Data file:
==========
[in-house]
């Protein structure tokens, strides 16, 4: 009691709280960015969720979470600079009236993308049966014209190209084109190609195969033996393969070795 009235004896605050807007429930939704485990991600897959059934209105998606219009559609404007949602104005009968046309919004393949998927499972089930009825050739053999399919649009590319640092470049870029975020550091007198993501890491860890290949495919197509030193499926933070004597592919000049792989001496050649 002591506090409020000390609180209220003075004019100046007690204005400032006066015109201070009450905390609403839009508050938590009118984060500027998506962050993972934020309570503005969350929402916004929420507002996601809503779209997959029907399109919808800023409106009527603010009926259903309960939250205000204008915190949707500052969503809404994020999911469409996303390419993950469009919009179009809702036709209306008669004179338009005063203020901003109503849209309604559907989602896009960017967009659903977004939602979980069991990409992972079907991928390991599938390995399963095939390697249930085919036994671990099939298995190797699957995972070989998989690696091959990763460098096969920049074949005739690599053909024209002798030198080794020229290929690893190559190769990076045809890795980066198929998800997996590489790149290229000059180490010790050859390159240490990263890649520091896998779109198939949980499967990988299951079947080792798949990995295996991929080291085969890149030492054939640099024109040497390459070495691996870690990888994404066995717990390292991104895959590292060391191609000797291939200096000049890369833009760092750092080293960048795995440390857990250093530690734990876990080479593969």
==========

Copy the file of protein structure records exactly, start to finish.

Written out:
[in-house]
């Protein structure tokens, strides 16, 4: 009691709280960015969720979470600079009236993308049966014209190209084109190609195969033996393969070795 009235004896605050807007429930939704485990991600897959059934209105998606219009559609404007949602104005009968046309919004393949998927499972089930009825050739053999399919649009590319640092470049870029975020550091007198993501890491860890290949495919197509030193499926933070004597592919000049792989001496050649 002591506090409020000390609180209220003075004019100046007690204005400032006066015109201070009450905390609403839009508050938590009118984060500027998506962050993972934020309570503005969350929402916004929420507002996601809503779209997959029907399109919808800023409106009527603010009926259903309960939250205000204008915190949707500052969503809404994020999911469409996303390419993950469009919009179009809702036709209306008669004179338009005063203020901003109503849209309604559907989602896009960017967009659903977004939602979980069991990409992972079907991928390991599938390995399963095939390697249930085919036994671990099939298995190797699957995972070989998989690696091959990763460098096969920049074949005739690599053909024209002798030198080794020229290929690893190559190769990076045809890795980066198929998800997996590489790149290229000059180490010790050859390159240490990263890649520091896998779109198939949980499967990988299951079947080792798949990995295996991929080291085969890149030492054939640099024109040497390459070495691996870690990888994404066995717990390292991104895959590292060391191609000797291939200096000049890369833009760092750092080293960048795995440390857990250093530690734990876990080479593969």